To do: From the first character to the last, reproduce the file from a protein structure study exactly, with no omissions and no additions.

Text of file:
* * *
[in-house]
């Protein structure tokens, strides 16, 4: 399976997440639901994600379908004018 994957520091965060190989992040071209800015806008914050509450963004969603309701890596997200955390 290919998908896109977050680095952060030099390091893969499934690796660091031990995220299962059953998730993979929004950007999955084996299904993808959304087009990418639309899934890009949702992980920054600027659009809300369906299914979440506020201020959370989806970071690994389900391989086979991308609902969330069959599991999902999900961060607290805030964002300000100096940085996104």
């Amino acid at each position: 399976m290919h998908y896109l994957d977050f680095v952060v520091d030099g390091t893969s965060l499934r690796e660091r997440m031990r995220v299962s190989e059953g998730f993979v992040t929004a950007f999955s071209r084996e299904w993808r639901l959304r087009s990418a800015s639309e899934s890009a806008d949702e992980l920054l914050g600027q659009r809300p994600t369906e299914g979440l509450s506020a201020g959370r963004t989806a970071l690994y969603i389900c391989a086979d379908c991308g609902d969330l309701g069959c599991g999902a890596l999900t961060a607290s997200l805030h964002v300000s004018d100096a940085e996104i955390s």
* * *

[in-house]
């Protein structure tokens, strides 16, 4: 399976997440639901994600379908004018 994957520091965060190989992040071209800015806008914050509450963004969603309701890596997200955390 290919998908896109977050680095952060030099390091893969499934690796660091031990995220299962059953998730993979929004950007999955084996299904993808959304087009990418639309899934890009949702992980920054600027659009809300369906299914979440506020201020959370989806970071690994389900391989086979991308609902969330069959599991999902999900961060607290805030964002300000100096940085996104």
């Amino acid at each position: 399976m290919h998908y896109l994957d977050f680095v952060v520091d030099g390091t893969s965060l499934r690796e660091r997440m031990r995220v299962s190989e059953g998730f993979v992040t929004a950007f999955s071209r084996e299904w993808r639901l959304r087009s990418a800015s639309e899934s890009a806008d949702e992980l920054l914050g600027q659009r809300p994600t369906e299914g979440l509450s506020a201020g959370r963004t989806a970071l690994y969603i389900c391989a086979d379908c991308g609902d969330l309701g069959c599991g999902a890596l999900t961060a607290s997200l805030h964002v300000s004018d100096a940085e996104i955390s």